|United Bankshares (NASDAQ:UBSI)||4.97%||1,657|
|Consolidated Edison (NYSE:ED)||3.91%||1,303|
|Sonoco Products (NYSE:SON)||3.61%||1,203|
|Atmos Energy (NYSE:ATO)||3.20%||1,067|
|Nucor Corp. (NYSE:NUE)||3.44%||1,147|
The owner of this second portfolio has his income sources spread out amongst 30 companies. If the same 3 companies from the previous portfolio were forced to eliminate their dividends, this investor would lose $3,774 in annual income. This amounts to losing 11.89% of his income.
Comparing the two scenarios, we can see that the less diversified investor lost nearly one third of his income (31.72%) compared to the diversified investor only losing one tenth (11.89%). This shows that the dividend cuts do not nearly affect the diversified investor as much as they affect the investor who has his income coming from fewer sources.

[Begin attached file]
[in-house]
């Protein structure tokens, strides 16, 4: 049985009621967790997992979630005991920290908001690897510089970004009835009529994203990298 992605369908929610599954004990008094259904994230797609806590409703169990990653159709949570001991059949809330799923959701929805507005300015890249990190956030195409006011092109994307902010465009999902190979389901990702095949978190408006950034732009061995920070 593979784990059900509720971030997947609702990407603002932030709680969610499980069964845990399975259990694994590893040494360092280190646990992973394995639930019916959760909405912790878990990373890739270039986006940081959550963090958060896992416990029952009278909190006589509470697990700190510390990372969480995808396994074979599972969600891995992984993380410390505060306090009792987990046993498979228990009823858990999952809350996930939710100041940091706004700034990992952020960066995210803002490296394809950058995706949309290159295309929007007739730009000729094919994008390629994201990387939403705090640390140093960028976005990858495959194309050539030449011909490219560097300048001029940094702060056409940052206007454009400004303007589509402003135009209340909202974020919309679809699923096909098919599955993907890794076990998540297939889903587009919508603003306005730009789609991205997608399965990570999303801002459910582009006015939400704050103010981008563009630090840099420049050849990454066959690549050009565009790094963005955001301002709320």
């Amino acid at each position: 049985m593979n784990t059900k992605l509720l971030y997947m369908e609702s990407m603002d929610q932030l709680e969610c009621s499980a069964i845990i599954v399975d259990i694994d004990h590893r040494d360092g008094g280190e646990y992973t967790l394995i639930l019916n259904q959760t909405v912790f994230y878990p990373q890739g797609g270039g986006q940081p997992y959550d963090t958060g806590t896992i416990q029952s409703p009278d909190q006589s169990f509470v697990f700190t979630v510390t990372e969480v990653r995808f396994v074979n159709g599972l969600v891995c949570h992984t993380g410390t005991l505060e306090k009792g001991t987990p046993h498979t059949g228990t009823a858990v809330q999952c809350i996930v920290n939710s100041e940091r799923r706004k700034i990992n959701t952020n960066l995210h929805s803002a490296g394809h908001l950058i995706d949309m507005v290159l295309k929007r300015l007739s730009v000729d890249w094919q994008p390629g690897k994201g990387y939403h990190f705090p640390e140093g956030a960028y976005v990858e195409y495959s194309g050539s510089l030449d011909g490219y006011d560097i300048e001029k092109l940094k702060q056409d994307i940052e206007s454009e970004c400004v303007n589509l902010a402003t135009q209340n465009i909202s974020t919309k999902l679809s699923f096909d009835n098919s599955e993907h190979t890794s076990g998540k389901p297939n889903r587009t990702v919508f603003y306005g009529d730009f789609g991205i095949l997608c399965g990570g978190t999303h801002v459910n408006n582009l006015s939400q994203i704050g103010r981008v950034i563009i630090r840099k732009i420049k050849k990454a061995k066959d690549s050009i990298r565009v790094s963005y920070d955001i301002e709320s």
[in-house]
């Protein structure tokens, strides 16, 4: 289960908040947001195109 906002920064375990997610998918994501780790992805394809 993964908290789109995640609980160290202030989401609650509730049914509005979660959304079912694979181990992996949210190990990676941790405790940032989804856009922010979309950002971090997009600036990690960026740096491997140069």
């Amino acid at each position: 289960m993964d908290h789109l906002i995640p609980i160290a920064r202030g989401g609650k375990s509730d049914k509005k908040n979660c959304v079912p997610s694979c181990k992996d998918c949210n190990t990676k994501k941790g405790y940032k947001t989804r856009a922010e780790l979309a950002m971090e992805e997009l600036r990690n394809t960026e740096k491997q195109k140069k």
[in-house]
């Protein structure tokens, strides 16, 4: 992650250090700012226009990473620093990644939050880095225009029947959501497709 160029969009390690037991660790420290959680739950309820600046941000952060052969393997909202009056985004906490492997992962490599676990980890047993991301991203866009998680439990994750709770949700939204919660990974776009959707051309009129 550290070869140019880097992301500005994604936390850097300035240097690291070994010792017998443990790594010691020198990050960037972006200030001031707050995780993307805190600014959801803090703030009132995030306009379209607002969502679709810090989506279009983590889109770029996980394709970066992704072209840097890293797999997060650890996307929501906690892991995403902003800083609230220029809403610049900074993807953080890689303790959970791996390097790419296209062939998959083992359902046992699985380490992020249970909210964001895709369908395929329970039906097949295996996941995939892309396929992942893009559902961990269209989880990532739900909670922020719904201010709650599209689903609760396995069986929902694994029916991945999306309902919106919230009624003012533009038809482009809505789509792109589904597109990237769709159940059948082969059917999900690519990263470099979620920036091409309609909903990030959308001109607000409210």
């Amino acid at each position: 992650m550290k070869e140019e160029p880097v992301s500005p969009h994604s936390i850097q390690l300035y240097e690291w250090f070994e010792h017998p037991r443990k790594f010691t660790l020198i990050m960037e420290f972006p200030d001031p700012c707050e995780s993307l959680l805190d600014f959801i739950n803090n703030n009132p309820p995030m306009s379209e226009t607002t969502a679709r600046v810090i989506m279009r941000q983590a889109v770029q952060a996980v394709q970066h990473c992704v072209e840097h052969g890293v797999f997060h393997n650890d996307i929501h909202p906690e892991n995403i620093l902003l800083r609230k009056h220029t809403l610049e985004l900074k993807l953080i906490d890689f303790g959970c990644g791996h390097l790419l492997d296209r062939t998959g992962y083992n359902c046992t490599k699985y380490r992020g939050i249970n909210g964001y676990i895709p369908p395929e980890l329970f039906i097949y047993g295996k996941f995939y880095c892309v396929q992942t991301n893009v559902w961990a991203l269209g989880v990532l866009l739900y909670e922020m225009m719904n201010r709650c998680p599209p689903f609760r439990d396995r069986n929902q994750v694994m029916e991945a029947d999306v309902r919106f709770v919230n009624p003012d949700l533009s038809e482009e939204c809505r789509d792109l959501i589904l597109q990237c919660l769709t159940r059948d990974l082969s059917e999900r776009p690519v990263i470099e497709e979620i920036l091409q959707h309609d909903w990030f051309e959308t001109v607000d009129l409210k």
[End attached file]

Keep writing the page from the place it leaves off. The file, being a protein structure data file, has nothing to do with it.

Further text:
Conclusion - Diversify to Protect Your Dividend Income
Since the income is considered the ultimate goal for dividend growth investors, it stands to reason that these investors should look to protect that dividend income stream as best they can. One of the best protections against loss of income is through diversification. The fewer companies an investor owns, the fewer income sources he has and the bigger decrease in overall income he will experience when a company is forced to cut its dividend.
It can be tedious trying to keep track of a large portfolio spread among many different companies. I would conclude that dividend growth investors should try to diversify their portfolio by purchasing between 25 to 35 companies. This amount of diversification should offer adequate protection against dividend cuts/eliminations while at the same time keeping the number of companies down to a reasonable number for monitoring purposes.
Disclosure: I am long MCD, WAG, AFL, WMT, KO. I wrote this article myself, and it expresses my own opinions. I am not receiving compensation for it (other than from Seeking Alpha). I have no business relationship with any company whose stock is mentioned in this article.